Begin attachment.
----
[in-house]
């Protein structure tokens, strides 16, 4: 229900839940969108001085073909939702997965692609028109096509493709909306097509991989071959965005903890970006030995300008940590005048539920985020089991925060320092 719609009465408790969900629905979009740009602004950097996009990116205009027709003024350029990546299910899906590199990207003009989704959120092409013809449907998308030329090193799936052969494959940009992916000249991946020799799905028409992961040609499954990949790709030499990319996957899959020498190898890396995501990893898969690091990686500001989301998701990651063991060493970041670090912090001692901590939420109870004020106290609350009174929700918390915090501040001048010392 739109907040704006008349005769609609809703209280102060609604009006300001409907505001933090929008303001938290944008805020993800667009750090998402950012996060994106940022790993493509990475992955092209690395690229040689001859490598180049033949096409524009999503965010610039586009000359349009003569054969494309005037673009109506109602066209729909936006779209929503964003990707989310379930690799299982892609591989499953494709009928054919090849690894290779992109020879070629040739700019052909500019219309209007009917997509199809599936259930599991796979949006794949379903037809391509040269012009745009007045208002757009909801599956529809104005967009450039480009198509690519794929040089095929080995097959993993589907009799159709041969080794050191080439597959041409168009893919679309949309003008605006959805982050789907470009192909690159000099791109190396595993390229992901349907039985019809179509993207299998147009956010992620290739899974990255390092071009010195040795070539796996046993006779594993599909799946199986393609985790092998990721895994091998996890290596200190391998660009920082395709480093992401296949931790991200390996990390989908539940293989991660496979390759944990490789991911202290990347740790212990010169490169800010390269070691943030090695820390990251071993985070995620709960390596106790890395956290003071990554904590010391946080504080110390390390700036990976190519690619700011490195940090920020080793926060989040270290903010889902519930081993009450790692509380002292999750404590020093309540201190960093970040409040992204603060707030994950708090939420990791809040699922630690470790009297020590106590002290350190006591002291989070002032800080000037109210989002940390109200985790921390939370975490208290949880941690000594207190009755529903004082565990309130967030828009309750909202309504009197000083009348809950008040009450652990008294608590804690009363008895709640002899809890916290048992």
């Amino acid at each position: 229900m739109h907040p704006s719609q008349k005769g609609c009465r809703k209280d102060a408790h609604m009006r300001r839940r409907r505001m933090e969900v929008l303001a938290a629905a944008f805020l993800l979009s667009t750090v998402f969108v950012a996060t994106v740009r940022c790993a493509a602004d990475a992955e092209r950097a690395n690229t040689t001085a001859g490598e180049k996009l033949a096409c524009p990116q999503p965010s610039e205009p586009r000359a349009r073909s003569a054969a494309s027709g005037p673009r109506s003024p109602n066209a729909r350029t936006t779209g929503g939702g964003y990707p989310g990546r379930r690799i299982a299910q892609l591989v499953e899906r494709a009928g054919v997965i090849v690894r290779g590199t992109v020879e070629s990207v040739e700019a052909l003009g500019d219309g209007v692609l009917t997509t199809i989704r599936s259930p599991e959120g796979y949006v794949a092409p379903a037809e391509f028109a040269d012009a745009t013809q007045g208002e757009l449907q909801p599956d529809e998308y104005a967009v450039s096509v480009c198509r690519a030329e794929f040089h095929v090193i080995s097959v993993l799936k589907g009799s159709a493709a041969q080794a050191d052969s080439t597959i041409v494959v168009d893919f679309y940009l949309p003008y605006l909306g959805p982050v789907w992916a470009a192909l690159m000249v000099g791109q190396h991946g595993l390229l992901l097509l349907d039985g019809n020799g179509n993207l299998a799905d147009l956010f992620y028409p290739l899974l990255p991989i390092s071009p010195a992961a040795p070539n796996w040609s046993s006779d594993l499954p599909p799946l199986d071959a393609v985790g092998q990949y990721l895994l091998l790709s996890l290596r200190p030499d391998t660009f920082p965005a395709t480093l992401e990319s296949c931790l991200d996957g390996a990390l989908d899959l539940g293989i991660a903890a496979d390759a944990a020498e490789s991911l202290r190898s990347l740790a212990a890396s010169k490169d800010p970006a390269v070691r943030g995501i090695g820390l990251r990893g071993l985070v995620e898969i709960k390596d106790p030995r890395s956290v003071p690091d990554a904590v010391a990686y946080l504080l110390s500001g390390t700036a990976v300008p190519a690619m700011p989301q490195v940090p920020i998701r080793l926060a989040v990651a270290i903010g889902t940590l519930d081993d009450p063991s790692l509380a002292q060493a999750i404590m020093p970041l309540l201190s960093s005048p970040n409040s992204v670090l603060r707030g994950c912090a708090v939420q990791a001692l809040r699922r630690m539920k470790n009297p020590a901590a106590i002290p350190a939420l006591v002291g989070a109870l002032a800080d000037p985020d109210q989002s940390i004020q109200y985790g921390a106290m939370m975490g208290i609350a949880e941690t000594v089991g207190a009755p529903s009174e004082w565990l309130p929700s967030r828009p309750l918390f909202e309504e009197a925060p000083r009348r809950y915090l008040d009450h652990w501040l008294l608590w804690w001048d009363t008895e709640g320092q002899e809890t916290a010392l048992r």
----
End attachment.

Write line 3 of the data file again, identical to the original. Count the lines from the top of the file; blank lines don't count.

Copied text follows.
């Amino acid at each position: 229900m739109h907040p704006s719609q008349k005769g609609c009465r809703k209280d102060a408790h609604m009006r300001r839940r409907r505001m933090e969900v929008l303001a938290a629905a944008f805020l993800l979009s667009t750090v998402f969108v950012a996060t994106v740009r940022c790993a493509a602004d990475a992955e092209r950097a690395n690229t040689t001085a001859g490598e180049k996009l033949a096409c524009p990116q999503p965010s610039e205009p586009r000359a349009r073909s003569a054969a494309s027709g005037p673009r109506s003024p109602n066209a729909r350029t936006t779209g929503g939702g964003y990707p989310g990546r379930r690799i299982a299910q892609l591989v499953e899906r494709a009928g054919v997965i090849v690894r290779g590199t992109v020879e070629s990207v040739e700019a052909l003009g500019d219309g209007v692609l009917t997509t199809i989704r599936s259930p599991e959120g796979y949006v794949a092409p379903a037809e391509f028109a040269d012009a745009t013809q007045g208002e757009l449907q909801p599956d529809e998308y104005a967009v450039s096509v480009c198509r690519a030329e794929f040089h095929v090193i080995s097959v993993l799936k589907g009799s159709a493709a041969q080794a050191d052969s080439t597959i041409v494959v168009d893919f679309y940009l949309p003008y605006l909306g959805p982050v789907w992916a470009a192909l690159m000249v000099g791109q190396h991946g595993l390229l992901l097509l349907d039985g019809n020799g179509n993207l299998a799905d147009l956010f992620y028409p290739l899974l990255p991989i390092s071009p010195a992961a040795p070539n796996w040609s046993s006779d594993l499954p599909p799946l199986d071959a393609v985790g092998q990949y990721l895994l091998l790709s996890l290596r200190p030499d391998t660009f920082p965005a395709t480093l992401e990319s296949c931790l991200d996957g390996a990390l989908d899959l539940g293989i991660a903890a496979d390759a944990a020498e490789s991911l202290r190898s990347l740790a212990a890396s010169k490169d800010p970006a390269v070691r943030g995501i090695g820390l990251r990893g071993l985070v995620e898969i709960k390596d106790p030995r890395s956290v003071p690091d990554a904590v010391a990686y946080l504080l110390s500001g390390t700036a990976v300008p190519a690619m700011p989301q490195v940090p920020i998701r080793l926060a989040v990651a270290i903010g889902t940590l519930d081993d009450p063991s790692l509380a002292q060493a999750i404590m020093p970041l309540l201190s960093s005048p970040n409040s992204v670090l603060r707030g994950c912090a708090v939420q990791a001692l809040r699922r630690m539920k470790n009297p020590a901590a106590i002290p350190a939420l006591v002291g989070a109870l002032a800080d000037p985020d109210q989002s940390i004020q109200y985790g921390a106290m939370m975490g208290i609350a949880e941690t000594v089991g207190a009755p529903s009174e004082w565990l309130p929700s967030r828009p309750l918390f909202e309504e009197a925060p000083r009348r809950y915090l008040d009450h652990w501040l008294l608590w804690w001048d009363t008895e709640g320092q002899e809890t916290a010392l048992r």